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Federal Judge Blocks OT Rule Revisions: What Now?

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November 23, 2016
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The new federal overtime rule is officially on hold after a Texas judge granted a nationwide preliminary injunction late Tuesday, blocking the rule from taking effect on Dec. 1 and allowing employers to stick with the status quo until the courts can rule otherwise.

The U.S. District Court in the Eastern District of Texas granted the injunction, preventing the Department of Labor from implementing revised regulations to the overtime provisions of the Fair Labor Standards Act (FLSA). The injunction temporarily delays the new federal overtime rule, which would have raised the FLSA’s salary threshold for exemption from overtime pay from $23,660 to $47,476. Multiple states filed suit to block the new rule, and with the injunction in effect, businesses and employees are in a holding pattern. A preliminary injunction preserves the status quo until the court determines the merits of the lawsuit. The court will ultimately determine whether the department has the authority to issue the revised regulations and whether these regulations are a valid exercise of the department’s authority.

Until the court reaches a decision on the merits of the case, employers are NOT required to implement the new changes to the overtime rules as planned on Dec. 1. Employers may continue to follow the existing overtime regulations. The department can appeal the preliminary injunction and its proponents have indicated that they are mulling their options. Employers who have already implemented changes to the salaries and/or job descriptions for employees, may leave those decisions in place if they wish to do so, but they are not legally required to do so as of now. Employers who have not yet implemented the proposed changes may wish to postpone those plans until a final decision has been issued by the court.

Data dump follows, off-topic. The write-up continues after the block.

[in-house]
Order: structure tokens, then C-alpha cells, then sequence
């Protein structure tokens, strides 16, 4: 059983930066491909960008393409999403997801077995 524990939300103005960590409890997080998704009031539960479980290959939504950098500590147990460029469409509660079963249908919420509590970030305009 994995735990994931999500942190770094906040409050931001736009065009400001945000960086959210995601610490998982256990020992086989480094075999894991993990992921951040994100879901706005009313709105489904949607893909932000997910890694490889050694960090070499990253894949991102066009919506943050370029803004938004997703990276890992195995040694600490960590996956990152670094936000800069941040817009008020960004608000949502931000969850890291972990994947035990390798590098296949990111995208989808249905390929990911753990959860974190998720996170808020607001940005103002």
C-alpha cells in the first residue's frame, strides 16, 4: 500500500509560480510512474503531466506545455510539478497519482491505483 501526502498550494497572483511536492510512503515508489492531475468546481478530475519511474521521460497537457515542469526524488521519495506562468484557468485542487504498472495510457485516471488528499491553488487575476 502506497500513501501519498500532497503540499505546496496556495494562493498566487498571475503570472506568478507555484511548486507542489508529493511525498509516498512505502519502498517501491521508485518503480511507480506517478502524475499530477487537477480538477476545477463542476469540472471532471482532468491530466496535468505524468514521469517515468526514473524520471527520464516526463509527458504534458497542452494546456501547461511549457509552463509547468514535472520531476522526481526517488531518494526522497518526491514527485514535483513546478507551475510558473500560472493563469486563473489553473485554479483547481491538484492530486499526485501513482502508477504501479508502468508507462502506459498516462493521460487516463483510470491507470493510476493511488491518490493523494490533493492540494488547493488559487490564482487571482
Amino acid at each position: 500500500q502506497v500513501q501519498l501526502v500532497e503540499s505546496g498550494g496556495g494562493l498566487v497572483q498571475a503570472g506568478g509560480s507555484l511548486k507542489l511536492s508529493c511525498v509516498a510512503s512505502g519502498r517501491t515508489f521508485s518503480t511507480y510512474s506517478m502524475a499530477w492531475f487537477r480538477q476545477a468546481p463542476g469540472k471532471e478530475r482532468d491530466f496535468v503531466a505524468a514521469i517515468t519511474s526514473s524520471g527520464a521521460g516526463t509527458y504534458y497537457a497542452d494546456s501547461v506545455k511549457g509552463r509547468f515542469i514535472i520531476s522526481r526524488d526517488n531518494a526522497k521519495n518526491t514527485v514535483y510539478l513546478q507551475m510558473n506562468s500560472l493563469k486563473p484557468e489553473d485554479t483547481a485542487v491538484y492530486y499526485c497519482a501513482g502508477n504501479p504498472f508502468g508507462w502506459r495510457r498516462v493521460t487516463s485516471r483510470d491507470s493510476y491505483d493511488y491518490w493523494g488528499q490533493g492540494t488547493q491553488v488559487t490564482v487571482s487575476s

At this point, it is unclear how this will play out. Congress could step in and provide a legislative fix/alternative, such as requiring an increase over a period of years, rather than all at once. Alternatively, a carve-out may be enacted for smaller business exempting them from compliance.

If Congress does not act, the judge could lift the injunction after a full trial on this case. Potentially, President-elect Donald Trump could stop implementation by ordering the department to withdraw its defense in the case. While he may order the department to drop its defense, it seems unlikely that he will drop the subject entirely since during his campaign he expressed support for revisions to the overtime system.

The bottom line is that nothing will happen with this in the imminent future and it will likely be tabled until at least the spring. For the short term, it seems the judge will stay any further action on the case until the full Congress is back in session and the new administration starts to set its agenda.

Because this occurred so late in the process, it does little to assist companies who have spent thousands of dollars preparing for its implementation. At this point, it is more of a business decision as to whether employers should move forward to enact the changes. However, if these changes have already been communicated to employees, it may cause a serious morale issue if a company now forgoes implementation.

Employers who decide not to implement the changes should make clear to employees that a judge has frozen implementation of the rules and the company is awaiting further direction from the courts or Congress before moving forward with any changes.

If you have any questions on what your business should do going forward with respect to this latest court decision, please contact Barley Snyder’s Employment Law group.


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